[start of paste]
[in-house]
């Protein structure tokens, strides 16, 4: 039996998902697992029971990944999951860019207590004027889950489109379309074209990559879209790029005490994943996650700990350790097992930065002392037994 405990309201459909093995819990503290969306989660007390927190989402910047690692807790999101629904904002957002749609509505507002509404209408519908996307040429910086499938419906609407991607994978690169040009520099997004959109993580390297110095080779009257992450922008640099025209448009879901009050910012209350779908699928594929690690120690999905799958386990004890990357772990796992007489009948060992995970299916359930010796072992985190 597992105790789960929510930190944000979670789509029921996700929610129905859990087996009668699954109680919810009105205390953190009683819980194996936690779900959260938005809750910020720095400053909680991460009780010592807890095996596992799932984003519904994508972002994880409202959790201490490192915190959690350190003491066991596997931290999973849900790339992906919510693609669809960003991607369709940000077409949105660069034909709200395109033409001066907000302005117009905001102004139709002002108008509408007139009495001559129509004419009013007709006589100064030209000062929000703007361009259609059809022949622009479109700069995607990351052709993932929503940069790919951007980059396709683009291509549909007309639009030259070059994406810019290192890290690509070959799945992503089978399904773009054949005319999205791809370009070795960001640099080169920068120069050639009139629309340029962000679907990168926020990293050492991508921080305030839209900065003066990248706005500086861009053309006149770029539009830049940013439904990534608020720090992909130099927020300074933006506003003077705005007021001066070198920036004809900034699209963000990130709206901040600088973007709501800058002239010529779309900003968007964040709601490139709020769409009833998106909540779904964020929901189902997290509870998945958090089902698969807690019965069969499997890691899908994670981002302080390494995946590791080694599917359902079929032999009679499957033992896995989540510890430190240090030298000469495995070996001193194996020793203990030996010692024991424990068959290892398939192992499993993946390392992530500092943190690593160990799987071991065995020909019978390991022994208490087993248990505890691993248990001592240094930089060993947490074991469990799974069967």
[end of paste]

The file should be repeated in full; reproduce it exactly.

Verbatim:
[in-house]
């Protein structure tokens, strides 16, 4: 039996998902697992029971990944999951860019207590004027889950489109379309074209990559879209790029005490994943996650700990350790097992930065002392037994 405990309201459909093995819990503290969306989660007390927190989402910047690692807790999101629904904002957002749609509505507002509404209408519908996307040429910086499938419906609407991607994978690169040009520099997004959109993580390297110095080779009257992450922008640099025209448009879901009050910012209350779908699928594929690690120690999905799958386990004890990357772990796992007489009948060992995970299916359930010796072992985190 597992105790789960929510930190944000979670789509029921996700929610129905859990087996009668699954109680919810009105205390953190009683819980194996936690779900959260938005809750910020720095400053909680991460009780010592807890095996596992799932984003519904994508972002994880409202959790201490490192915190959690350190003491066991596997931290999973849900790339992906919510693609669809960003991607369709940000077409949105660069034909709200395109033409001066907000302005117009905001102004139709002002108008509408007139009495001559129509004419009013007709006589100064030209000062929000703007361009259609059809022949622009479109700069995607990351052709993932929503940069790919951007980059396709683009291509549909007309639009030259070059994406810019290192890290690509070959799945992503089978399904773009054949005319999205791809370009070795960001640099080169920068120069050639009139629309340029962000679907990168926020990293050492991508921080305030839209900065003066990248706005500086861009053309006149770029539009830049940013439904990534608020720090992909130099927020300074933006506003003077705005007021001066070198920036004809900034699209963000990130709206901040600088973007709501800058002239010529779309900003968007964040709601490139709020769409009833998106909540779904964020929901189902997290509870998945958090089902698969807690019965069969499997890691899908994670981002302080390494995946590791080694599917359902079929032999009679499957033992896995989540510890430190240090030298000469495995070996001193194996020793203990030996010692024991424990068959290892398939192992499993993946390392992530500092943190690593160990799987071991065995020909019978390991022994208490087993248990505890691993248990001592240094930089060993947490074991469990799974069967």